Smallest Fish are the Sweetest
I once asked my rich uncle - yes, I grew up on the poor side of the tracks, but there really was a rich uncle - what his advice to a young man starting out on the path of life was. What was the secret to his success? His answer was succinct, "The smallest fish are the sweetest." And ever since then I have followed his advice: keeping my businesses smallish and maintaining a family atmosphere, focusing on smaller customers so as to balance out the few big ones, and basically trying to keep life manageable.
It occurs to me that in developing your career too, the same observation could hold true. Especially here in Japan where everyone obsesses about working for large and prestigious companies. While it is true that smaller companies are more likely to be under financial pressure and thus are inherently less stable, they are also likely to be sources of unexpected and early rewards.
Whenever I look at the job histories on applicants' resumes, I see a clear pattern. In large firms, substantial promotions and pay raises normally take 3-5 years of sustained effort. The bar is set high, and the competition for the same jobs is intense from your co-workers. In contrast, at smaller firms the promotions start as soon as the guy above you leaves - which is likely to happen every 2-3 years. The profit sharing can be negotiated up front with the CEO, since profit sharing guarantees he/she can reduce their fixed costs, and project responsibilities are only as far away as your willingness to deliver a new product or service to a new customer.
Smaller firms also tend to be much quicker at reacting to market changes, competitive threats, new technologies, and new business opportunities - all of which are likely to contribute to your well-being if you read them right. Basically in small companies, the profits (after profit sharing) go directly to the CEO and/or shareholders, and thus any improvement is easy for senior management to recognize and reward. If the company can't offer you cash, there are always shares - something you're not likely to get easily at a larger firm.
I strongly recommend that if you want to catalyze your career, consider working at a small company early on. Unless you have kids and a mortgage, the biggest risk is that you will lose 1-2 years of your career development. But more likely you're going to go in as a junior staff member and emerge as a manager-with all the benefits that status brings when you apply for your next job.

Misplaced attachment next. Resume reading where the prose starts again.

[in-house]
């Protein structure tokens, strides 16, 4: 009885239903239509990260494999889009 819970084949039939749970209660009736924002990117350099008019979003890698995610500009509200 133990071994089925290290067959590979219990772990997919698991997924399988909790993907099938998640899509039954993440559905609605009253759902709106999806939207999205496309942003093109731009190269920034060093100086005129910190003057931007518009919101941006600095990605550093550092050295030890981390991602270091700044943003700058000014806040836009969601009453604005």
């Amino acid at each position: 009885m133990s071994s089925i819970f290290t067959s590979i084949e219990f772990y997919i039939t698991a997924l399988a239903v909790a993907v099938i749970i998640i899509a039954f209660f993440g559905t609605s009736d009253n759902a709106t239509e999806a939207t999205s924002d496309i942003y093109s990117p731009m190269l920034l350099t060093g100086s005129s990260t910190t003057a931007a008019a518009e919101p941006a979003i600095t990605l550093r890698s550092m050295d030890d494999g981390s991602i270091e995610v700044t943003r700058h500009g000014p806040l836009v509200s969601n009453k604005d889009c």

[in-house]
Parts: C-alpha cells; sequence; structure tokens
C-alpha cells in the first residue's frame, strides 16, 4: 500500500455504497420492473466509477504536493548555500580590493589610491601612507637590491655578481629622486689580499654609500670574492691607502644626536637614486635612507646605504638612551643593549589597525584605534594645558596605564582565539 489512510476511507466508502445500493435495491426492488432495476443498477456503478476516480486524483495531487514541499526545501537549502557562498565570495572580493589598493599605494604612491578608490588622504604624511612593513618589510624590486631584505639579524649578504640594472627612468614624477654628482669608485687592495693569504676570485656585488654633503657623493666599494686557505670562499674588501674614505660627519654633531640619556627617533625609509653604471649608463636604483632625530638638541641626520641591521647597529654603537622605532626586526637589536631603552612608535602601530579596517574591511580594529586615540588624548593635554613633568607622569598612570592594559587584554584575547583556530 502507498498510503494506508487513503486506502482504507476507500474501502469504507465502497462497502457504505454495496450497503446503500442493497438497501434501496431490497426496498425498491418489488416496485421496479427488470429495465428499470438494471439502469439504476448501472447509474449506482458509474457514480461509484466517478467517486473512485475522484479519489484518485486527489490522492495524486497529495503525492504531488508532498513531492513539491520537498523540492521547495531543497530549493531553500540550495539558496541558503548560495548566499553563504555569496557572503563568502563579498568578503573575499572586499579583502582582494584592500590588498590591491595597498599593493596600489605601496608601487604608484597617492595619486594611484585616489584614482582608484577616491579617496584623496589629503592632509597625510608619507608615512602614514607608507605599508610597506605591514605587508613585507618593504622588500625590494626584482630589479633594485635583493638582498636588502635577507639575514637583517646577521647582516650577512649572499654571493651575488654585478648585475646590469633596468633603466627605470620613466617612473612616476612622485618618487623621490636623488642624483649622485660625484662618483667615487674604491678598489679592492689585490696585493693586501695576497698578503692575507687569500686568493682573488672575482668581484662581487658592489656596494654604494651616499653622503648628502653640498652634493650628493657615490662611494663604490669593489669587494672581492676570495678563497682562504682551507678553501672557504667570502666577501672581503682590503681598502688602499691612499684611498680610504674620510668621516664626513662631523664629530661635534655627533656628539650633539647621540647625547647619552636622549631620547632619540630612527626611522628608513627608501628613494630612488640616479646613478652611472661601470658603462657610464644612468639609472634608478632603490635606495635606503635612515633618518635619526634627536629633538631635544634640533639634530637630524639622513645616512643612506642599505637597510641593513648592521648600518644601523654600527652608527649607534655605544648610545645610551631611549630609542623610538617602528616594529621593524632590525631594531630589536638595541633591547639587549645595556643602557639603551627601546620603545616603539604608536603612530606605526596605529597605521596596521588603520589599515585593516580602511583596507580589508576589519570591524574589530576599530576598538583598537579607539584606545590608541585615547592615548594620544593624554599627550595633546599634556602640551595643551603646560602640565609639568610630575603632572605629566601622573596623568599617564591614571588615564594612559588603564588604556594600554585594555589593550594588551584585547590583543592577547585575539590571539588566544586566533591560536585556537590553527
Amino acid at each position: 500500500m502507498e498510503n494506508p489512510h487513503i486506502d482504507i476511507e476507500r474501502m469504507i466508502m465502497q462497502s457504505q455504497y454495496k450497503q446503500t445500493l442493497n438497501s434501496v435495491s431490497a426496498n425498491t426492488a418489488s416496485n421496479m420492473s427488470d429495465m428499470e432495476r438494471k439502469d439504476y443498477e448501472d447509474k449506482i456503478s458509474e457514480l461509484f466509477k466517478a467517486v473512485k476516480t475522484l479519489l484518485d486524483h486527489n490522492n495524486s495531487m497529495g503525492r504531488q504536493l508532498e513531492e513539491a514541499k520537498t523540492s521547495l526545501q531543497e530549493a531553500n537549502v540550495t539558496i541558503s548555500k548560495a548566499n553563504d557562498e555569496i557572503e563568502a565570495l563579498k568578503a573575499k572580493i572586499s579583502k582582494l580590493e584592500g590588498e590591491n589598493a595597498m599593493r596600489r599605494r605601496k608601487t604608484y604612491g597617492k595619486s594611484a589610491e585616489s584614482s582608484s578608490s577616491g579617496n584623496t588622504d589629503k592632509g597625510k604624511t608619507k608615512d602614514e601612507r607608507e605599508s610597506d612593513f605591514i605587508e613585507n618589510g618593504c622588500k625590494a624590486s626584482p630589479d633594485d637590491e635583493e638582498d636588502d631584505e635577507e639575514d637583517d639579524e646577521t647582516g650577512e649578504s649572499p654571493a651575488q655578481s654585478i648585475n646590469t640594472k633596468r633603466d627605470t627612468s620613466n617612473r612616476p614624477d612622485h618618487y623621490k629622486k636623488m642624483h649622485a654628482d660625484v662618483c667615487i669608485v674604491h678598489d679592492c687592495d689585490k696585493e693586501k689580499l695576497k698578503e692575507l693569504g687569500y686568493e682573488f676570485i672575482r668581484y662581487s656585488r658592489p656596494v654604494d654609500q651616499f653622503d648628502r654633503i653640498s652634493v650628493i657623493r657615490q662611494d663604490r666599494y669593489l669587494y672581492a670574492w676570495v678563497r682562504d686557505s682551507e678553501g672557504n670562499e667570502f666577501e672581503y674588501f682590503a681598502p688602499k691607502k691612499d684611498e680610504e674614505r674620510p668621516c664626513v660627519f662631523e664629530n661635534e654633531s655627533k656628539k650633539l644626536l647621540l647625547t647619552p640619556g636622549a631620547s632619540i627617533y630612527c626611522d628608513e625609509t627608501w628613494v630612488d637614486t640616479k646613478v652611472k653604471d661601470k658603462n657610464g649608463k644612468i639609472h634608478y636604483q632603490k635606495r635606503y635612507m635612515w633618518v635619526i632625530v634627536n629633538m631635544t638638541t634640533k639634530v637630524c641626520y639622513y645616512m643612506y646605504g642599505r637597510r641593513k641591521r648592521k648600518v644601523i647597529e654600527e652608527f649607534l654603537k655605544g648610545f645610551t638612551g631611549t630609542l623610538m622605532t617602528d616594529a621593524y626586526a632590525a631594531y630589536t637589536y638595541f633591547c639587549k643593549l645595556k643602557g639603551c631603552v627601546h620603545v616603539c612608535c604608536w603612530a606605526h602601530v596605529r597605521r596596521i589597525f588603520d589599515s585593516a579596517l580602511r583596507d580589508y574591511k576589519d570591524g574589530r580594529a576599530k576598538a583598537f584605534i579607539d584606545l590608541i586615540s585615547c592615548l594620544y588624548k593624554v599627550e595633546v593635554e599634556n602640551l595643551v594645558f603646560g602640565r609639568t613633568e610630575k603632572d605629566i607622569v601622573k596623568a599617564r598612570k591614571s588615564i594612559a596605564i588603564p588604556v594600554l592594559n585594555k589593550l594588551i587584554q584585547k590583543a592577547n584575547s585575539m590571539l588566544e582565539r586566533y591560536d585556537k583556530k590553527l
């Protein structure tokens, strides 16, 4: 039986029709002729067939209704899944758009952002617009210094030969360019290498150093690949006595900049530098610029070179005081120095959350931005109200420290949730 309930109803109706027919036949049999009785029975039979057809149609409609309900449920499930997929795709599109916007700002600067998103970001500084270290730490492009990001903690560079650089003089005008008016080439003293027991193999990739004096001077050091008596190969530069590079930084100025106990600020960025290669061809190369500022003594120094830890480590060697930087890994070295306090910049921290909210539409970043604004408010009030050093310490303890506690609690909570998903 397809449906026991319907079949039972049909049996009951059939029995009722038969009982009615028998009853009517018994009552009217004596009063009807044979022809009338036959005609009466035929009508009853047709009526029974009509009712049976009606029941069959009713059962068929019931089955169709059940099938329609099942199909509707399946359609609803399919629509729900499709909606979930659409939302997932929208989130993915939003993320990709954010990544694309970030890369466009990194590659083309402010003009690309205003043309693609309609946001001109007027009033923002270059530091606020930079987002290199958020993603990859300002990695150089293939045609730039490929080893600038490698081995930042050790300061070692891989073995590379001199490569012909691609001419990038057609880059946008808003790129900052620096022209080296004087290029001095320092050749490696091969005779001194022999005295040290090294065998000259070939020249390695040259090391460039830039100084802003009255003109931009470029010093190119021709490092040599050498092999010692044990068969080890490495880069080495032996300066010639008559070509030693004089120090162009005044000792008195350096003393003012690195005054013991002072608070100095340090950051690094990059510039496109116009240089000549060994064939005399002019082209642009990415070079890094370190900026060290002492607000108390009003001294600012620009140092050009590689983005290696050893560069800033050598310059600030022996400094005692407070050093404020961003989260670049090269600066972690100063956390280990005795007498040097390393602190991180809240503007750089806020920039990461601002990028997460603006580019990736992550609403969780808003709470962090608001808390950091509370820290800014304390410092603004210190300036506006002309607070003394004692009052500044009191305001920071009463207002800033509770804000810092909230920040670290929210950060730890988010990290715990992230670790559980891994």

Identifying small firms that are doing good business and have opportunities is relatively easy. Because most small firm CEO's are totally absorbed with running their firms and getting sales, they tend to keep their recruiting activities quite connected to the actual needs of the business. So instead of advertising on a continuous basis like big companies do, they're advertising because they absolutely need someone. For this reason they like the online job boards - such as Daijob.com.
You need to keep a continuous look out for such companies, and when they pop up, review the range of jobs. They will tell you what kind of work the client contract might be, possibly even who for, and depending on the volume, what level of need the small hiring firm has. More job listings quite simply means there are not enough people to do the work internally - and knowing this can increase your chances of getting selected even if your skill set isn't entirely appropriate.
Once you're in for the interview, the critical issue is how you are going to negotiate a reasonable package from a frugal founder. As I mentioned previously, it is much easier for a CEO to accept a higher package if he/she isn't paying for it upfront. Indeed, some CEO's like myself, prefer to test a person about their willingness to take on some risk-reward in their compensation. If they are not willing to do this, then it means they lack confidence and probably won't perform well - never a good thing to be thinking as a CEO when you're bringing in a fresh unproven person.
Lastly, small companies is not always beautiful. They can be demanding and autocratic. So in your interview, make sure you ask the company policies about working hours, compensation for overtime, the ratio of foreigners to Japanese (at least you want some foreign colleagues), taking time off for special events and sickness, and the actual ability to take holidays. A small company run by a forward-thinking CEO is going to give you a lot of flexibility, even though they may not necessarily be within the company rules. Gauge his/her body language and reactions. Also, ask the same questions to your line manager or if you can meet them, the company's CFO. If either the CEO or the manager starts looking at you strangely or saying "muzukashii ne?" then you probably want to steer clear of that firm. There is nothing more miserable than being caught in a small company where people are overworked, unrecognized and basically unhappy.